Cardiogenic shock

Definition

Cardiogenic shock takes place when the heart has been damaged so much that it is unable to supply enough blood to the organs of the body.

Causes

The most common causes are serious heart conditions. Many of these occur during or after a heart attack (myocardial infarction). These complications include:

Cardiogenic shock occurs when the heart is unable to pump as much blood as the body needs. It can happen even if there hasn't been a heart attack if 1 of these problems occurs and your heart function drops suddenly.

Symptoms

Symptoms include:

Exams and Tests

An exam will show:

To diagnose cardiogenic shock, a catheter (tube) may be placed in the lung artery (right heart catheterization). Tests may show that blood is backing up into the lungs and the heart is not pumping well.

Tests include:

Other studies may be done to find out why the heart is not working properly.

Lab tests include:

Treatment

Cardiogenic shock is a medical emergency. You will need to stay in the hospital, most often in the Intensive Care Unit (ICU). The goal of treatment is to find and treat the cause of shock to save your life.

You may need medicines to increase blood pressure and improve heart function, including:

These medicines may help in the short-term. They are not often used for a long time.

When a heart rhythm disturbance (dysrhythmia) is serious, urgent treatment may be needed to restore a normal heart rhythm. This may include:

You may also receive:

Other treatments for shock may include:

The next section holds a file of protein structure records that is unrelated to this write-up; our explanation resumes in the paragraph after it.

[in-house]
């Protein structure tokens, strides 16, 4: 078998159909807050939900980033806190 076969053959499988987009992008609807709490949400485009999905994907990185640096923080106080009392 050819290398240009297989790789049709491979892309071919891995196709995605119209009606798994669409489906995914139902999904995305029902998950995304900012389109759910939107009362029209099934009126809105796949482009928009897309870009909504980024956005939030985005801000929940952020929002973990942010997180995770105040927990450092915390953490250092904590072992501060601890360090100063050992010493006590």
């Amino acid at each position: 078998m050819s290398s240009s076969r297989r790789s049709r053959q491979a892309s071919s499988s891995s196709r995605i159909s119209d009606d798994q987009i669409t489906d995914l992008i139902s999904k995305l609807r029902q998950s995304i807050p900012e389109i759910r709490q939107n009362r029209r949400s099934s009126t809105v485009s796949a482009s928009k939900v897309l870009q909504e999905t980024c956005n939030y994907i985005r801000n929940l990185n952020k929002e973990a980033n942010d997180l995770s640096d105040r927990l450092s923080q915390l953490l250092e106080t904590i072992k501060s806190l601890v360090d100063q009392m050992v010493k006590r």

Outlook (Prognosis)

In the past, the death rate from cardiogenic shock ranged from 80% to 90%. In more recent studies, this rate has decreased to 50% to 75%.

When cardiogenic shock is not treated, the outlook is very poor.

Possible Complications

Complications may include:

When to Contact a Medical Professional

Go to the emergency room or call the local emergency number (such as 911) if you have symptoms of cardiogenic shock. Cardiogenic shock is a medical emergency.

Prevention

You may reduce the risk of developing cardiogenic shock by:


Review Date: 5/16/2018
Reviewed By: Michael A. Chen, MD, PhD, Associate Professor of Medicine, Division of Cardiology, Harborview Medical Center, University of Washington Medical School, Seattle, WA. Also reviewed by David Zieve, MD, MHA, Medical Director, Brenda Conaway, Editorial Director, and the A.D.A.M. Editorial team.

This information should not be used during any medical emergency or for the diagnosis or treatment of any medical condition. A licensed medical professional should be consulted for diagnosis and treatment of any and all medical conditions. Call 911 for all medical emergencies. © 1997- 2007 A.D.A.M., Inc. Any duplication or distribution of the information contained herein is strictly prohibited.